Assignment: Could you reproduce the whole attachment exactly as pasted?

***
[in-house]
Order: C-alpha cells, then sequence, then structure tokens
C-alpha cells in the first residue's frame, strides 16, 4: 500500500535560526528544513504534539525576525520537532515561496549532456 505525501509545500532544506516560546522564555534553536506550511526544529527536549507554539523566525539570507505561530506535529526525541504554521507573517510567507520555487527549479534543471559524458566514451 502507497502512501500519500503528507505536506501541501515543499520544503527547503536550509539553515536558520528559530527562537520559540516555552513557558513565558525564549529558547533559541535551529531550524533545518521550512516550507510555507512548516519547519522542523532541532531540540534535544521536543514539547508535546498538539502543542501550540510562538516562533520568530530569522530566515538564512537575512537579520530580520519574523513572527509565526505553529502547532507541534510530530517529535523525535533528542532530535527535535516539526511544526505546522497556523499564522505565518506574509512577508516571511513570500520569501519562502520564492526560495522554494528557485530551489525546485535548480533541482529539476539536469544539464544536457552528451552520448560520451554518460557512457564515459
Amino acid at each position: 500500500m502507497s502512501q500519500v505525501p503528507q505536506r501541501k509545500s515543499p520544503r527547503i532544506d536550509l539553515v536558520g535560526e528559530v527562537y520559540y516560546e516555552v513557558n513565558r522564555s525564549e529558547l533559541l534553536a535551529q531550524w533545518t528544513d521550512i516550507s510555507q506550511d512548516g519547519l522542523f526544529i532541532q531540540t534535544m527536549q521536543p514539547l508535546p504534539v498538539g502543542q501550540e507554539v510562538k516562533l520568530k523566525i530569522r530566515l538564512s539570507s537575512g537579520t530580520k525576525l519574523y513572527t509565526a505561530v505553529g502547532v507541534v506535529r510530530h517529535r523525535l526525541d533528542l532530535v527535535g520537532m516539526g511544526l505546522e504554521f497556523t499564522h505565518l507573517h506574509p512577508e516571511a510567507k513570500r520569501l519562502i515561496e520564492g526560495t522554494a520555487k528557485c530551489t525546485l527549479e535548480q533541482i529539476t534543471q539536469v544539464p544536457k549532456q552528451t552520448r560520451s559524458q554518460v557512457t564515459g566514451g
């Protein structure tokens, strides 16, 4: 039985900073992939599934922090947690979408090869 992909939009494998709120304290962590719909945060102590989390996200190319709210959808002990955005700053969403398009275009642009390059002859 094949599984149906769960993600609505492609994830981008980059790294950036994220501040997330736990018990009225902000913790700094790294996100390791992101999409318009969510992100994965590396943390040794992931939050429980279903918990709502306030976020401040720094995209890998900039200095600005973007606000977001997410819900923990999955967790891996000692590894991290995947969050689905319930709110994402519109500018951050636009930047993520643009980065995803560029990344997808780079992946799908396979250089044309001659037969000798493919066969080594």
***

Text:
[in-house]
Order: C-alpha cells, then sequence, then structure tokens
C-alpha cells in the first residue's frame, strides 16, 4: 500500500535560526528544513504534539525576525520537532515561496549532456 505525501509545500532544506516560546522564555534553536506550511526544529527536549507554539523566525539570507505561530506535529526525541504554521507573517510567507520555487527549479534543471559524458566514451 502507497502512501500519500503528507505536506501541501515543499520544503527547503536550509539553515536558520528559530527562537520559540516555552513557558513565558525564549529558547533559541535551529531550524533545518521550512516550507510555507512548516519547519522542523532541532531540540534535544521536543514539547508535546498538539502543542501550540510562538516562533520568530530569522530566515538564512537575512537579520530580520519574523513572527509565526505553529502547532507541534510530530517529535523525535533528542532530535527535535516539526511544526505546522497556523499564522505565518506574509512577508516571511513570500520569501519562502520564492526560495522554494528557485530551489525546485535548480533541482529539476539536469544539464544536457552528451552520448560520451554518460557512457564515459
Amino acid at each position: 500500500m502507497s502512501q500519500v505525501p503528507q505536506r501541501k509545500s515543499p520544503r527547503i532544506d536550509l539553515v536558520g535560526e528559530v527562537y520559540y516560546e516555552v513557558n513565558r522564555s525564549e529558547l533559541l534553536a535551529q531550524w533545518t528544513d521550512i516550507s510555507q506550511d512548516g519547519l522542523f526544529i532541532q531540540t534535544m527536549q521536543p514539547l508535546p504534539v498538539g502543542q501550540e507554539v510562538k516562533l520568530k523566525i530569522r530566515l538564512s539570507s537575512g537579520t530580520k525576525l519574523y513572527t509565526a505561530v505553529g502547532v507541534v506535529r510530530h517529535r523525535l526525541d533528542l532530535v527535535g520537532m516539526g511544526l505546522e504554521f497556523t499564522h505565518l507573517h506574509p512577508e516571511a510567507k513570500r520569501l519562502i515561496e520564492g526560495t522554494a520555487k528557485c530551489t525546485l527549479e535548480q533541482i529539476t534543471q539536469v544539464p544536457k549532456q552528451t552520448r560520451s559524458q554518460v557512457t564515459g566514451g
């Protein structure tokens, strides 16, 4: 039985900073992939599934922090947690979408090869 992909939009494998709120304290962590719909945060102590989390996200190319709210959808002990955005700053969403398009275009642009390059002859 094949599984149906769960993600609505492609994830981008980059790294950036994220501040997330736990018990009225902000913790700094790294996100390791992101999409318009969510992100994965590396943390040794992931939050429980279903918990709502306030976020401040720094995209890998900039200095600005973007606000977001997410819900923990999955967790891996000692590894991290995947969050689905319930709110994402519109500018951050636009930047993520643009980065995803560029990344997808780079992946799908396979250089044309001659037969000798493919066969080594």